By Shari Haldeman - firstname.lastname@example.org
General Manager/COO, The Landings Association
Please join me in expressing sincere thanks and appreciation to the R3 Committee. After several years of net losses in operating cost due to lack of recycling markets, we suspended collection of mixed paper from the Recycling Center in 2018. This announcement prompted a concerned group of about 15 residents to attend a meeting where they expressed strong support for recycling. Their passion for our community and dedication to recycling was obvious. The immediate outcome of that meeting was the birth of the Reduce, Reuse, and Recycle Committee. They partnered with staff to examine the operations, cost, and market, and spent well over 300 volunteer hours at the Center to educate residents on proper disposal (e.g., no pizza boxes please!) to reduce contamination. Ultimately, the R3 Committee and staff concluded that market deterioration has resulted in warehousing or landfilling of the material by recycle contractors, not recycling. As a result, the Committee and staff recommended that further “recycling” be suspended. I am extremely grateful to these residents. They had a concern, shared it directly with The Landings Association, and were willing to roll up their sleeves and partner with staff on open-minded problem resolution despite their initial position. The Board of Directors approved this recommendation during the September meeting and work will begin to phase out the operations.
As our community nears build out (178 lots remaining), interest in the neighborhood impact of new home construction on these final lots has increased, as evidenced by resident concerns expressed to the Board of Directors at the June meeting. As a result, the Architectural Review Committee (ARC) was asked to consider process changes recommended by Association staff in discussions during Governance Committee meetings. Noel Ruppert, chair of the ARC, attended the September Board meeting, noting that the Committee is implementing the recommendations, which include posting the upcoming ARC meeting agenda online and restructuring the ARC meeting process for resident attendance to hear the staff review of the application and the applicant presentation, followed with resident comment. These changes provide an opportunity for neighbors to obtain project information and express opinions on the proposals submitted for consideration. The ARC, established in the Covenants as the decision-making entity on such matters, will complete deliberations among its members and subsequently inform the applicant in writing of the decision. Interested neighbors in attendance will be advised of the result as well. The ARC meets on the first and third Thursday of each month at 9 a.m. The agenda will be posted online and in E-News each Friday before the regularly scheduled meeting, beginning on September 25th for the October 3rd meeting.
Extensive budget work continues, including reviews with the Finance Committee and Board of Directors, to finalize year-end budget estimates reflecting further current year and future year operating budget expenditure reductions. As noted in this issue’s Budget Box, the Association has engaged a Reserves Specialist to review our Capital Asset Management Plan (CAMP) to provide an independent, industry-specific study on the appropriate level of capital reserves, ranging from today and out to 40 years. In the community association industry, periodic reserve studies are made of all the major capital assets to evaluate how much life they have left and how much they're likely to cost when they wear out. That enables a calculation of the amount of money the association should set aside each year to have enough to replace those items when they do wear out. The importance of this study cannot be overstated, given that the Association owns and manages an extensive and diverse set of capital assets with a current replacement value of $76 million. The remaining useful lives of these assets range from nil to more than 40 years. This work is scheduled to be completed in December.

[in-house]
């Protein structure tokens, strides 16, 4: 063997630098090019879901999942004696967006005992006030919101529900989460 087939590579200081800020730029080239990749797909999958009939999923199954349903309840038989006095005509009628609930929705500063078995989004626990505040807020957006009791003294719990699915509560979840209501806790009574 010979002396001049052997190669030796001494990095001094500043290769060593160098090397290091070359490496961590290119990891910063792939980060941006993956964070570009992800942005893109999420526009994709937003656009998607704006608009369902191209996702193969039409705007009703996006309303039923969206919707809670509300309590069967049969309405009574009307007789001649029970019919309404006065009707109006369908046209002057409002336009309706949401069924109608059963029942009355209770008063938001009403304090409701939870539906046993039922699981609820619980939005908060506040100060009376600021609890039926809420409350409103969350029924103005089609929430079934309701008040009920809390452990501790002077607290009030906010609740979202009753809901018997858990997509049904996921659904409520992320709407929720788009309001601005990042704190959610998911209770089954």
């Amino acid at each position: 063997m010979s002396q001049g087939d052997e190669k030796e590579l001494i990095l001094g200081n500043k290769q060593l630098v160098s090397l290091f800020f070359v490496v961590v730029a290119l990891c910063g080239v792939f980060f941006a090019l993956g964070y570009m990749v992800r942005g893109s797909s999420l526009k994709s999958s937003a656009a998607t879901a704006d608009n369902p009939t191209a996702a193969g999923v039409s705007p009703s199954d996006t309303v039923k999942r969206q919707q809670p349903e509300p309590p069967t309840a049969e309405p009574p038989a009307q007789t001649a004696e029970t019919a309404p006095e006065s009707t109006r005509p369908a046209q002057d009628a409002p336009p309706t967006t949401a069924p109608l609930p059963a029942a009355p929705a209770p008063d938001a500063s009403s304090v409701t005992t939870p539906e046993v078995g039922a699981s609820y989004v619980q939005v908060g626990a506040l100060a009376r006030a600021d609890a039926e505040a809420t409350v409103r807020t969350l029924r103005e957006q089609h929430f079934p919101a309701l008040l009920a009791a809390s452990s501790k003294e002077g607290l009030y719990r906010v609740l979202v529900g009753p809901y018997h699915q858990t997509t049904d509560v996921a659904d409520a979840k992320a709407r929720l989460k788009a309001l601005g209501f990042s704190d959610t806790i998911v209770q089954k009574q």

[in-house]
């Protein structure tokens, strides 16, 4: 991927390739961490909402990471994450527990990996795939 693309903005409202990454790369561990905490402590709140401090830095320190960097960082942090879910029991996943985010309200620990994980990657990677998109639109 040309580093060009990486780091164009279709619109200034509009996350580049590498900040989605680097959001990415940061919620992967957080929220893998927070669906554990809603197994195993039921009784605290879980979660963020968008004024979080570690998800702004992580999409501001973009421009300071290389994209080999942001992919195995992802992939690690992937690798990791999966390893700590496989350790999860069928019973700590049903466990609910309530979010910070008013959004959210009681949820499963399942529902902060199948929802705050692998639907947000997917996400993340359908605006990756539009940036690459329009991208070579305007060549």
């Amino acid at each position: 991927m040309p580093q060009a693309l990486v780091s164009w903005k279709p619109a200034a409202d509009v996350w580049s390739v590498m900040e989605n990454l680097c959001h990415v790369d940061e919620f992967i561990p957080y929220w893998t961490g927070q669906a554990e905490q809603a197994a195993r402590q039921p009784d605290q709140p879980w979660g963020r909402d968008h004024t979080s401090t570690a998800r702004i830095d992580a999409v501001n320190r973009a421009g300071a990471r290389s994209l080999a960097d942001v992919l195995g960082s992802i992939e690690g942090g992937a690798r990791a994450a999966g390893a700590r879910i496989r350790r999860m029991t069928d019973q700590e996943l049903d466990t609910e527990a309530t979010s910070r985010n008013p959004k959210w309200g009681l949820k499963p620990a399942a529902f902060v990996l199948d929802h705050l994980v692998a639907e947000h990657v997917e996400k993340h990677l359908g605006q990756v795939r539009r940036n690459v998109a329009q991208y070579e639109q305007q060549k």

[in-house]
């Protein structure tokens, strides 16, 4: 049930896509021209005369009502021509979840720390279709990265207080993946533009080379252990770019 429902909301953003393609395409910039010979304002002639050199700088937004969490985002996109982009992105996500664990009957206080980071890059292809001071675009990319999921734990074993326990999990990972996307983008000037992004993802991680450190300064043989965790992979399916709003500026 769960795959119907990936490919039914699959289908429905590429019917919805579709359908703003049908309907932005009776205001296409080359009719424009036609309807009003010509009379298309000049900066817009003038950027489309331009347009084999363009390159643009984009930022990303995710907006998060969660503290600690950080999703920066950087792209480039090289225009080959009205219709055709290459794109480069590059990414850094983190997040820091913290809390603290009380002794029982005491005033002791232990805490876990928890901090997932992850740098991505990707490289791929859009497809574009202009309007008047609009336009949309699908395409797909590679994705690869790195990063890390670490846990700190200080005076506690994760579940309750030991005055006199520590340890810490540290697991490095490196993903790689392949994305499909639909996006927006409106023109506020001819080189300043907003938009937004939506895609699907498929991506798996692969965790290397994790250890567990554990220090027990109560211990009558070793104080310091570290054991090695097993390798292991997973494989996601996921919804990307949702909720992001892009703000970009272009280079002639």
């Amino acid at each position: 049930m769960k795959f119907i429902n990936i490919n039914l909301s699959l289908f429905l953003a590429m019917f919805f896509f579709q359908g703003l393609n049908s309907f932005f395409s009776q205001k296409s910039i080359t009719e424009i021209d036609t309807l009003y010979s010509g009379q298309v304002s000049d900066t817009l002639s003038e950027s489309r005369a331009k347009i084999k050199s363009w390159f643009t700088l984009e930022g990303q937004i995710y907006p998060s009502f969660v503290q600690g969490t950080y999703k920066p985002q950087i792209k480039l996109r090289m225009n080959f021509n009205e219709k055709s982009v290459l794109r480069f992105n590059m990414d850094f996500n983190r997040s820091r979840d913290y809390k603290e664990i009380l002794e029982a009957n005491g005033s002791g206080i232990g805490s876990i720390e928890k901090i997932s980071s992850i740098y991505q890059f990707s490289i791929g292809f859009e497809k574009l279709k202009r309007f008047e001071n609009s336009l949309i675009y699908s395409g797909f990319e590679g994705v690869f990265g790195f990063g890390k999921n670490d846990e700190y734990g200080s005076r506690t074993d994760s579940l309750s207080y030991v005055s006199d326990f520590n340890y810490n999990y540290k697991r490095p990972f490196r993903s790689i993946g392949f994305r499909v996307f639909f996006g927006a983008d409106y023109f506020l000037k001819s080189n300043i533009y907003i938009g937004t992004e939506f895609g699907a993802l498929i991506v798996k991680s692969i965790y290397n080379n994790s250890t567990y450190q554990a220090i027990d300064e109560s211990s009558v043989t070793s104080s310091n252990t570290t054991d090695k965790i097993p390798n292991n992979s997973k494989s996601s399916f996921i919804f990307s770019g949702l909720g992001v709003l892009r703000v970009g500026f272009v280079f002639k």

We look forward to an initiative to better engage the community more thoroughly in the budgeting process through three Budget Workshops scheduled for this fall. Each workshop will be livestreamed and then posted on our Facebook and YouTube sites for easy viewing for those unable to attend. These workshops will focus on the topics noted below, as well as allow a question-and-answer period. Please come out or tune in!
Budget Workshops @ Delegal’s Sunset Pavilion – 6 p.m.
- October 16 – Budget Overview and Budget Process
- November 13 – Changes to Budget Since 2018
- December 16 – Reserves Study Results
I requested an update from Chatham County concerning the specific plans for the safety improvements at the McWhorter Drive/Green Island Road intersection. According to County staff, the County Commission will vote on a request to establish the project fund. Thereafter, the County will complete the following work by the end of November:
- Install flashing amber lights on the advance stop ahead signs;
- Install flashing red lights on the stop signs at the intersection;
- Install thermoplastic rumble strips at the intersection; and,
- Coordinate with the County Police Chief to position a speed awareness monitor at the intersection.
As we enter October, I’m celebrating Thanksgiving early. I’m extremely thankful that our community came through Hurricane Dorian with little impact. I’m also thankful that our residents are too smart to get complacent, knowing that Hurricane Season isn’t over until November 30th.
This article was originally published by The Landings Association on their website.
Visit landings.org to read the original article.